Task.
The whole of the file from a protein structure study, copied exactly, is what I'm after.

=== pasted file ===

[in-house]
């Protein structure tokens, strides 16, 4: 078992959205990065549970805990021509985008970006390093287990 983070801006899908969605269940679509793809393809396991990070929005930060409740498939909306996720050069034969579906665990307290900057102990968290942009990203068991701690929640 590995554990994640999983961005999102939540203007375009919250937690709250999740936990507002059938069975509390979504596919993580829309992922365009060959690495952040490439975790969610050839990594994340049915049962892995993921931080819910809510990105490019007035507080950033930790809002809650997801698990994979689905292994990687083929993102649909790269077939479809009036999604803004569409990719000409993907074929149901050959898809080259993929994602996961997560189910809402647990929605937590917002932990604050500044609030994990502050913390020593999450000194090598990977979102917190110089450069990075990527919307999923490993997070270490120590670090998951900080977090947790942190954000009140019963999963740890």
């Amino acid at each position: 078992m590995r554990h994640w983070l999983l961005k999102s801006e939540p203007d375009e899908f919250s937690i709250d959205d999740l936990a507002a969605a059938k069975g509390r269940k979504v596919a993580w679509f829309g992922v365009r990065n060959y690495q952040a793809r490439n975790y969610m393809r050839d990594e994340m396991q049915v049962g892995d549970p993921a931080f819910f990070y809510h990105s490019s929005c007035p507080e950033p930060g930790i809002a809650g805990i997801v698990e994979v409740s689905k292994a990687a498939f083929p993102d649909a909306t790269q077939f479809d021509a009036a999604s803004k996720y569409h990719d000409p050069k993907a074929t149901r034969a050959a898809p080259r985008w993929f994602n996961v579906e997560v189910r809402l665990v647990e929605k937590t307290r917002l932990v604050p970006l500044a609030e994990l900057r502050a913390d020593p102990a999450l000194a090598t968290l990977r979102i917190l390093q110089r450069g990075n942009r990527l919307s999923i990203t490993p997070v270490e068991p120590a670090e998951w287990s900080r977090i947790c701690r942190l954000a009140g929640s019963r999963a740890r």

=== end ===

[in-house]
């Protein structure tokens, strides 16, 4: 078992959205990065549970805990021509985008970006390093287990 983070801006899908969605269940679509793809393809396991990070929005930060409740498939909306996720050069034969579906665990307290900057102990968290942009990203068991701690929640 590995554990994640999983961005999102939540203007375009919250937690709250999740936990507002059938069975509390979504596919993580829309992922365009060959690495952040490439975790969610050839990594994340049915049962892995993921931080819910809510990105490019007035507080950033930790809002809650997801698990994979689905292994990687083929993102649909790269077939479809009036999604803004569409990719000409993907074929149901050959898809080259993929994602996961997560189910809402647990929605937590917002932990604050500044609030994990502050913390020593999450000194090598990977979102917190110089450069990075990527919307999923490993997070270490120590670090998951900080977090947790942190954000009140019963999963740890």
């Amino acid at each position: 078992m590995r554990h994640w983070l999983l961005k999102s801006e939540p203007d375009e899908f919250s937690i709250d959205d999740l936990a507002a969605a059938k069975g509390r269940k979504v596919a993580w679509f829309g992922v365009r990065n060959y690495q952040a793809r490439n975790y969610m393809r050839d990594e994340m396991q049915v049962g892995d549970p993921a931080f819910f990070y809510h990105s490019s929005c007035p507080e950033p930060g930790i809002a809650g805990i997801v698990e994979v409740s689905k292994a990687a498939f083929p993102d649909a909306t790269q077939f479809d021509a009036a999604s803004k996720y569409h990719d000409p050069k993907a074929t149901r034969a050959a898809p080259r985008w993929f994602n996961v579906e997560v189910r809402l665990v647990e929605k937590t307290r917002l932990v604050p970006l500044a609030e994990l900057r502050a913390d020593p102990a999450l000194a090598t968290l990977r979102i917190l390093q110089r450069g990075n942009r990527l919307s999923i990203t490993p997070v270490e068991p120590a670090e998951w287990s900080r977090i947790c701690r942190l954000a009140g929640s019963r999963a740890r």